“Instagram is a social media site known to have a negative impact on the self esteem of its users, especially teenage girls, and the company, owned by FaceBook, has been withholding research proving the harmful effects of its site since 2019. 

The Wall Street Journal published an article on September 14th, outlining the statistics known by FaceBook about the toxicity of its social media. The Wall Street Journal article can be found, which claims that a presentation made by Facebook in 2020 included a slide saying “We make body-image issues worse for one in three girls,” as well as having studies showing the link between Instagram and depression and body issues. 

Instagram has researched this topic thoroughly with surveys and focus groups, making it impossible for them to deny the damaging side effects of social media. The slideshow stated in no uncertain terms, “Comparisons on Instagram can change how young women view and describe themselves.” This isn’t just a random finding, and FaceBook has been hiding this information for years for their own benefit.

If Facebook and Instagram had this data and didn’t share it, what did they do with it? If they chose to share their research with the public instead, many people would have left the site because they would realize it is bad for them, a prospect that Instagram doesn’t want. So, instead of sharing the truth, they downplayed the negative effects of social media, so people would keep coming back to and using their site.”[7]


Social media and suicide is a phenomenon concerning social media’s influence on suicide behavior. Suicide is one of the top leading causes of death worldwide, and as of 2020, the third leading cause of death in those aged 15–24. According to the Center for disease control, suicide accounts for 21.5 percent of deaths, and is the second leading cause of death among adolecents. Globally, suicide accounts for 50 percent of all deaths among men and 71 percent for women. Suicide is a leading cause of death in the United States accounting for 45,979 deaths in 2020.[4] Suicide rates increased by 30 percent from 2000-2018 and declined in 2019 and 2020. Despite suicide prevention programs, therapy, and pharmacological treatments, the suicide rate is constantly growing worldwide. Suicide has been identified not only as an individual phenomenon, but also as being influenced by social and environmental factors. There is growing evidence that online activity have influenced suicide-related behavior. The use of social media throughout the 21st century has grown exponentionaly. There are a variety of sources that are accessible to the public in various forms. Sites include Facebook, Instagram, Twitter, YouTube, Snapchat, TikTok and more. These platforms were intended to allow people to connect in a virtual way, but can lead to cyberbullying, insecurity, emotional distress, and ultimately suicide.[8]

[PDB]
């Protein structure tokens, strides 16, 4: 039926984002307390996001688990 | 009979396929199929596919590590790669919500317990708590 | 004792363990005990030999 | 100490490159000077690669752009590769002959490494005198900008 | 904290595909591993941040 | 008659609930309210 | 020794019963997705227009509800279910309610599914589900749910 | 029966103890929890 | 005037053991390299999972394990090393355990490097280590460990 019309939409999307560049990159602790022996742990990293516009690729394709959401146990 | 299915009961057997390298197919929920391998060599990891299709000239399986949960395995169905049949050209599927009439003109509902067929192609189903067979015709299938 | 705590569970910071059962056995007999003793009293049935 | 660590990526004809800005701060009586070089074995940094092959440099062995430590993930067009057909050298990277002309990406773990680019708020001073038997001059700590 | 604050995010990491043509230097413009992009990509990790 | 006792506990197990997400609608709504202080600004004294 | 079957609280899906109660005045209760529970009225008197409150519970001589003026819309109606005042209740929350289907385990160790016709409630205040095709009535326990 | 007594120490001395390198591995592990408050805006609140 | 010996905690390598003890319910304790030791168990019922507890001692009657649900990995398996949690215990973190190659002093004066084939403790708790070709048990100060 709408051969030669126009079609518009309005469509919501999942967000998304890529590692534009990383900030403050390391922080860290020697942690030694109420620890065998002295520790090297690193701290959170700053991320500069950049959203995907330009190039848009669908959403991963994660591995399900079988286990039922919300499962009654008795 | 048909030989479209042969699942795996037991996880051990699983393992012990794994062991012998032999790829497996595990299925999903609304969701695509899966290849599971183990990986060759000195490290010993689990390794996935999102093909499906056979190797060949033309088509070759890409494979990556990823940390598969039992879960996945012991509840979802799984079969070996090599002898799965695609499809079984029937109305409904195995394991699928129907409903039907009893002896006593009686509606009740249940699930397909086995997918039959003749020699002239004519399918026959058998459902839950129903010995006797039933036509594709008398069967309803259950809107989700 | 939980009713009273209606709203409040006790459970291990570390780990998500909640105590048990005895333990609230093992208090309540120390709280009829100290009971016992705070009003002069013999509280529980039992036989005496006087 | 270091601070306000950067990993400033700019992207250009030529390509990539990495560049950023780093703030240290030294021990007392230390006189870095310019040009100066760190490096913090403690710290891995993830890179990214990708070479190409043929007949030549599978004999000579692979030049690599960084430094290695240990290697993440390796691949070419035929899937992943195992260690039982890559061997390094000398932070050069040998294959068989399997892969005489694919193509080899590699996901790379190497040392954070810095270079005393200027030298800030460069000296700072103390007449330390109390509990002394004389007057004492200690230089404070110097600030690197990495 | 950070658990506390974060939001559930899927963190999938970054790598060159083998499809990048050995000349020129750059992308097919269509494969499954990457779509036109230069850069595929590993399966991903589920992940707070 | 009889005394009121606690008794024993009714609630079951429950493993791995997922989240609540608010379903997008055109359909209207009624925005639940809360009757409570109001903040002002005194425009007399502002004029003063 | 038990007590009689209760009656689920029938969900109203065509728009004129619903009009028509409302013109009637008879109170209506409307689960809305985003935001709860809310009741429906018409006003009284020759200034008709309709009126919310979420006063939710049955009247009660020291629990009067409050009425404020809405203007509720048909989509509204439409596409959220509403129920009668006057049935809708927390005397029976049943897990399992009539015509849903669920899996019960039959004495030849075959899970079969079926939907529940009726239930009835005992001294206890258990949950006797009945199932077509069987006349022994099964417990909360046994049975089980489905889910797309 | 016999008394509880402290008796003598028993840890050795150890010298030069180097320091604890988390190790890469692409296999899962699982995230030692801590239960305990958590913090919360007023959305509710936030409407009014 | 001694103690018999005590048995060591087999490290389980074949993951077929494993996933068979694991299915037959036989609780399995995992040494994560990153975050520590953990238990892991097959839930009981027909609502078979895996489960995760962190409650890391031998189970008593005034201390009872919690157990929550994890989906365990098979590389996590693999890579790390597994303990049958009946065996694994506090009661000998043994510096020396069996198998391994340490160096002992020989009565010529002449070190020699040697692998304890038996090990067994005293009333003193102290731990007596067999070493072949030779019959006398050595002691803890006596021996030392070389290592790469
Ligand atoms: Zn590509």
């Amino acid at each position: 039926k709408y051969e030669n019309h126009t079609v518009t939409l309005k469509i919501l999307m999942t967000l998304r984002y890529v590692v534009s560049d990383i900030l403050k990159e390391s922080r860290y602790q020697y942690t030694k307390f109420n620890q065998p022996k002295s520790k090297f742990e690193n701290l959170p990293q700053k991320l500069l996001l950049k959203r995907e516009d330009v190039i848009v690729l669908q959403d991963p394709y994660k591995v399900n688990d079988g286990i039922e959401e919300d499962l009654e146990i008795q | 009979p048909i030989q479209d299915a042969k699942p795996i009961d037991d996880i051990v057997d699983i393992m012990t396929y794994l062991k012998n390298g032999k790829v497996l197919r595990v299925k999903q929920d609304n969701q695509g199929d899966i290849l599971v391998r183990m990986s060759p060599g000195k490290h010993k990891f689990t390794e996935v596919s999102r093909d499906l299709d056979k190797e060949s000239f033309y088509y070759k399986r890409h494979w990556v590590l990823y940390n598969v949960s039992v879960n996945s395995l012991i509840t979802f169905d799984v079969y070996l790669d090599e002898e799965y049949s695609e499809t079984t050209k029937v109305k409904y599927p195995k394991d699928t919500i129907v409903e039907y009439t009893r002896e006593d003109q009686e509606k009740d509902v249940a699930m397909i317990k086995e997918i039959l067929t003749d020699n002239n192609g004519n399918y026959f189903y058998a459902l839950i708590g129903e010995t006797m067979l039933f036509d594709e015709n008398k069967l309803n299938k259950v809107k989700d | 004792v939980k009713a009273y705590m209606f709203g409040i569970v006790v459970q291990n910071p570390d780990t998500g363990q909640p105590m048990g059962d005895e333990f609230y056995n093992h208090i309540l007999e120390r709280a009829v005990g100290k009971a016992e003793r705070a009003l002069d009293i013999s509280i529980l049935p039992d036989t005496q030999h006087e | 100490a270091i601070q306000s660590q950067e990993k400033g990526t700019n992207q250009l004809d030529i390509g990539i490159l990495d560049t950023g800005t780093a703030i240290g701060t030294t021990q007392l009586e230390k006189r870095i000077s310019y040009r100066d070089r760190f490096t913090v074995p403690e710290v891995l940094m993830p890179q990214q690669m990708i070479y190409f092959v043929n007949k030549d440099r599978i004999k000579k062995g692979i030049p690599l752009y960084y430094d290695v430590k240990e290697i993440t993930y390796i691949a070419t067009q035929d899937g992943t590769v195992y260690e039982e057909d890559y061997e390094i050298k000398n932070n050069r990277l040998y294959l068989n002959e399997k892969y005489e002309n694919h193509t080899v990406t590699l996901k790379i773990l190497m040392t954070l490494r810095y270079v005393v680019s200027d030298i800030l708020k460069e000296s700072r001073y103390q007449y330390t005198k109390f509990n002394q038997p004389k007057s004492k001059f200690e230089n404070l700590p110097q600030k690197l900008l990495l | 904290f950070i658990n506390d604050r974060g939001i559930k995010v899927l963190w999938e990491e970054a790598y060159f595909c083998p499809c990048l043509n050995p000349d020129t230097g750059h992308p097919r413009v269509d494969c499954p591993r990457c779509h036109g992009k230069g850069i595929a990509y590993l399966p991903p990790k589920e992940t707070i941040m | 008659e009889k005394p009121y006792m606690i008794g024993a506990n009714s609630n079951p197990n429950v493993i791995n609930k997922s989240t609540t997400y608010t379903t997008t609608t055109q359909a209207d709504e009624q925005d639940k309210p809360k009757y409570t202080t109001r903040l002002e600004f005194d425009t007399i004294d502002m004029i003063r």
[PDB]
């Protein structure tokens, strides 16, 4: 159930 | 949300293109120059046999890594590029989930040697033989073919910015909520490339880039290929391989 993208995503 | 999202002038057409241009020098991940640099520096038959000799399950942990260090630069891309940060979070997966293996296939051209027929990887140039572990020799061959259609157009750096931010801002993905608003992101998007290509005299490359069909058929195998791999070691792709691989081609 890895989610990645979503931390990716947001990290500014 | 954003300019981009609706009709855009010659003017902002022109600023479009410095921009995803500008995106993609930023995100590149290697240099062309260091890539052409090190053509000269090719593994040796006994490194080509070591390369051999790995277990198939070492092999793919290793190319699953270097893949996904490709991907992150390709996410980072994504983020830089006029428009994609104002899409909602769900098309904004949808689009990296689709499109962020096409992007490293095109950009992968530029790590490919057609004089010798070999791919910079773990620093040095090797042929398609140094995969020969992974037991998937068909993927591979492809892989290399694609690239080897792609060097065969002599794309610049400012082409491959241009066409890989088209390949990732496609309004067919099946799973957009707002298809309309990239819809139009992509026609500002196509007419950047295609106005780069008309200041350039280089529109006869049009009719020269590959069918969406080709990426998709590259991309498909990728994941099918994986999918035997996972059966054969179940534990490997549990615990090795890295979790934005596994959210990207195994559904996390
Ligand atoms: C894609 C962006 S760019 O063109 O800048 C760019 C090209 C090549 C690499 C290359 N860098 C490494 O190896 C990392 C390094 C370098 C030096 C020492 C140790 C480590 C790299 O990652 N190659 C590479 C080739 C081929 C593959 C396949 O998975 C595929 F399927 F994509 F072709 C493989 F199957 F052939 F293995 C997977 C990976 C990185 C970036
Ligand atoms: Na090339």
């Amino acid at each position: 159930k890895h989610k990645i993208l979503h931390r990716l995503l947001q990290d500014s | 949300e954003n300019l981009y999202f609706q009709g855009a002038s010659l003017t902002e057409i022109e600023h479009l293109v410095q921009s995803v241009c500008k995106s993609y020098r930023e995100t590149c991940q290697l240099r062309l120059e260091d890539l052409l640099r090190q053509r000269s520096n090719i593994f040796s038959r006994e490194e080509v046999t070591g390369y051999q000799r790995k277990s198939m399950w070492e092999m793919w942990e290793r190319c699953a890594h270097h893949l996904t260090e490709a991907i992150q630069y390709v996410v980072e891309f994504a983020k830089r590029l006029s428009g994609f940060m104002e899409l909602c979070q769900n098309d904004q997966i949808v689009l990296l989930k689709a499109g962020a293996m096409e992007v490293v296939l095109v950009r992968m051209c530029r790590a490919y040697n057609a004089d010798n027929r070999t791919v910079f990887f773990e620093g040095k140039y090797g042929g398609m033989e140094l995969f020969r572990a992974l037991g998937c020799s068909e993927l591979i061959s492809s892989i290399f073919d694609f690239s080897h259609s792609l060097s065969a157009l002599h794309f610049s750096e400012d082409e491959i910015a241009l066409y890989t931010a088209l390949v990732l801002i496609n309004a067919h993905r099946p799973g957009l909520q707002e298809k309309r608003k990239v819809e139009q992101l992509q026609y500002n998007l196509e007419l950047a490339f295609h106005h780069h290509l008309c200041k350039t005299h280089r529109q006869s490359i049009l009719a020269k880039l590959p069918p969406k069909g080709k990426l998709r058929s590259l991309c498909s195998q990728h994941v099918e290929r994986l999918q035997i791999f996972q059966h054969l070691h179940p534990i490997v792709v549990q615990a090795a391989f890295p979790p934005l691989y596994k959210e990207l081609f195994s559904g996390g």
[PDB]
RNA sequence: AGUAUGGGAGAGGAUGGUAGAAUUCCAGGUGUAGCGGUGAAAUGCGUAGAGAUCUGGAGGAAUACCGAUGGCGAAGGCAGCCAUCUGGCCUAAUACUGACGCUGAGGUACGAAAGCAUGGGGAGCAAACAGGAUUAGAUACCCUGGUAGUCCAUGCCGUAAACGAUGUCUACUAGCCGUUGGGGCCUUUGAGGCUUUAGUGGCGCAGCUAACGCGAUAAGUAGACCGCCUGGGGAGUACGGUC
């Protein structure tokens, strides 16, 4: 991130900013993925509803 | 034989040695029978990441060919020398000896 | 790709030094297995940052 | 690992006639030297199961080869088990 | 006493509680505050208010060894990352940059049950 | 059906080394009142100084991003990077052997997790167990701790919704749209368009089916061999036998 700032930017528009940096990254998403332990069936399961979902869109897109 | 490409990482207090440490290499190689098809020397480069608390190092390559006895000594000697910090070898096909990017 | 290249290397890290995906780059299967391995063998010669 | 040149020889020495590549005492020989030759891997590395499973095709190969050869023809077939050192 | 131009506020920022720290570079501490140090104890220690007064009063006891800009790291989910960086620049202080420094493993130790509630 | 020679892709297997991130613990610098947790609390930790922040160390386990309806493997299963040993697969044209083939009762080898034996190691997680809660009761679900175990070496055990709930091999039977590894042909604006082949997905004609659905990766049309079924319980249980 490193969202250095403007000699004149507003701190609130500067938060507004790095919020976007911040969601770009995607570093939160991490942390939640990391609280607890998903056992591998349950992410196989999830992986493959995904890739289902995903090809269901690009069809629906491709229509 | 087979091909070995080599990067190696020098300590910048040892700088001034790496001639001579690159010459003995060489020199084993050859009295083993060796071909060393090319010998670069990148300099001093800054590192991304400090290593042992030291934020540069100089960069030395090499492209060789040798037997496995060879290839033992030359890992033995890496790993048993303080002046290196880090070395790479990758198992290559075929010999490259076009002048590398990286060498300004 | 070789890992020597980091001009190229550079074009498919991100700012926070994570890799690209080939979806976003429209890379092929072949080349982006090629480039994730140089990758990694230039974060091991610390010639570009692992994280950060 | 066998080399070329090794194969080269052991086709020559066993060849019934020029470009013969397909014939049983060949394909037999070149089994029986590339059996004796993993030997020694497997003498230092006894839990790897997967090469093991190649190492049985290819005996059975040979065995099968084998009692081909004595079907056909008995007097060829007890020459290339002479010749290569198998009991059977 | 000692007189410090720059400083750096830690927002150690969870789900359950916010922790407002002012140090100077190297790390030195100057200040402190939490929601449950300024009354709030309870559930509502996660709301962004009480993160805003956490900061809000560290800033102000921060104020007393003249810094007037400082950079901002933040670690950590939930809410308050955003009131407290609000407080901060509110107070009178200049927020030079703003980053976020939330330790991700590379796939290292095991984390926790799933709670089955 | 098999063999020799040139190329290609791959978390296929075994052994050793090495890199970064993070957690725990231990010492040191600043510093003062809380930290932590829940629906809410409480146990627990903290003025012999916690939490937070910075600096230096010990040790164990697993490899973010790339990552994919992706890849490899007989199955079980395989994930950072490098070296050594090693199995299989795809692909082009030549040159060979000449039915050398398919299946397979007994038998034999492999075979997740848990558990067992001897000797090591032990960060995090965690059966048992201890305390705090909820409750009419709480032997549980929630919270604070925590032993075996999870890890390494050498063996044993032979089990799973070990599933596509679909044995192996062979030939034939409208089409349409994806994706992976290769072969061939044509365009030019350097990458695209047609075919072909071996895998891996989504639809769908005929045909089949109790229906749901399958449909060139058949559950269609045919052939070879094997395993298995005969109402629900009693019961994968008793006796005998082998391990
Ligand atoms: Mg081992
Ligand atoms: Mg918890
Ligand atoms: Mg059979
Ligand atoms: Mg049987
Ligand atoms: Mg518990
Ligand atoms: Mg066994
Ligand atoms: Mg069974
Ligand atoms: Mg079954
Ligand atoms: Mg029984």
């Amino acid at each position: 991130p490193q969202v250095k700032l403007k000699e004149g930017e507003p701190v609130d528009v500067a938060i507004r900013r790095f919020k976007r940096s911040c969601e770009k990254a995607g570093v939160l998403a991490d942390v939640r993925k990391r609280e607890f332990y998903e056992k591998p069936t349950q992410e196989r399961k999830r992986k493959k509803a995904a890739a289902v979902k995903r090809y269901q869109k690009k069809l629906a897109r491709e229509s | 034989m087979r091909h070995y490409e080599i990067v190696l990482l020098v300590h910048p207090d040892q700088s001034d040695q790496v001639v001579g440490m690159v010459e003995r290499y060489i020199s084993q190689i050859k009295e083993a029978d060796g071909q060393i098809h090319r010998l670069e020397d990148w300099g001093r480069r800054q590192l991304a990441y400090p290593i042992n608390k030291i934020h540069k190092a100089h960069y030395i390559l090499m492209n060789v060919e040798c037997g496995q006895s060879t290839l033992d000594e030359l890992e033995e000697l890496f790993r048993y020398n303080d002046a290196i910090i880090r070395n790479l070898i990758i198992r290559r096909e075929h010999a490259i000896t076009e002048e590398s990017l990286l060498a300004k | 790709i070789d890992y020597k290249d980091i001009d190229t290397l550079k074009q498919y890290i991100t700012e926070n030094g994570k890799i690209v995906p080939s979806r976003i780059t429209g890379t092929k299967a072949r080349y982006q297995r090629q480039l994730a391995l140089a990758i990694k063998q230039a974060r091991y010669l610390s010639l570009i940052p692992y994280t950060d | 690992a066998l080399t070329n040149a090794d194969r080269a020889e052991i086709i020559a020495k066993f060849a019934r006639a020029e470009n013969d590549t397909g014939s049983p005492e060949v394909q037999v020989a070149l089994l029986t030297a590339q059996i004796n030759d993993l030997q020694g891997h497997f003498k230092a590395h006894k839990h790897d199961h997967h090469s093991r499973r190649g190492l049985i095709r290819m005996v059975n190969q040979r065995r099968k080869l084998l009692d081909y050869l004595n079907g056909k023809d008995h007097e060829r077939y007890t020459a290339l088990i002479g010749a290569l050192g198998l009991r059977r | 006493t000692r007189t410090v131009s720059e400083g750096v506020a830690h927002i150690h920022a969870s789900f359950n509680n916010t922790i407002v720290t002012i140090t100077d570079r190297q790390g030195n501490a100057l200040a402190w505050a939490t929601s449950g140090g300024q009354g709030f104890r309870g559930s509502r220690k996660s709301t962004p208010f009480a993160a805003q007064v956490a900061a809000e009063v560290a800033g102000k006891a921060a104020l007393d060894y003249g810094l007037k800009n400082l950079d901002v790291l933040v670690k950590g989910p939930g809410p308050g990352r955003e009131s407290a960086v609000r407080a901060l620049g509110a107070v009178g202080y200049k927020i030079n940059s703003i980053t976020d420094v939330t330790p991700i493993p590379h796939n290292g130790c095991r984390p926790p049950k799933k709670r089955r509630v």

“Don’t hold me responsible, cause that’s not me”:
(Can you really trust anyone?)

Some go so far as to use fake names on social media so they can make nasty posts and comments attacking others anonymously. To avoid liability and punishment

According to Pew Research Center, over 50% of online harassment victims did not know who their attacker was. They hide behind their screens.

This has led to cyberbullying and may make harassment much worse.

Occupy the Internet with inappropriate things, without knowing who they are.

Between revenue and user figures, the latest Facebook  quarterly report also contains updated information on the proportion of fake accounts the platform is currently hosting. The social network estimates the proportion of duplicate accounts at eleven percent of monthly active users – that would be around 275 million user profiles. The proportion of ‘false’ – misclassified and ‘undesirable’ – accounts is said to be five percent (about 137 million user profiles). However, it is difficult to judge any developments in this area on the basis of the data. This is due to the fact that a comparison with previous years is only possible to a limited extent due to continuously evolving detection methods.[9]

Conclusion: “Be you

Social media has become increasingly popular because it allows users to connect and share with others. Aside from its entertainment value, it also allows people to network and meet others with shared interests. And it certainly isn’t going anywhere.

At the end of the word, you can be you. If you go back a step and think, everyone’s going through everyday things like you. And the things people post tend to be fun things.

Instead of spending your time taking photos, spend your time enjoying experiences and sharing on social media, with your friends in the real world.

Always remember :

Nobody cares about your fake life in social media.


[2] Fleishman, Glenn (December 14, 2000). “Cartoon Captures Spirit of the Internet”. The New York Times. Archived from the original on December 29, 2017. Retrieved October 1, 2007.

[3] Aikat, Debashis “Deb” (1993). “On the Internet, nobody knows you’re a dog”. University of North Carolina at Chapel Hill. Archived from the original on October 29, 2005.
Retrieved February 8, 2019.

[4] EURSOC Two (2007). “New Privacy Concerns”. EURSOC.
Archived from the original on January 26, 2009.
Retrieved January 26, 2009

[5],_nobody_kn ows_you%27re_a_dog


[7] CLARA DEL VECCHIO, News editor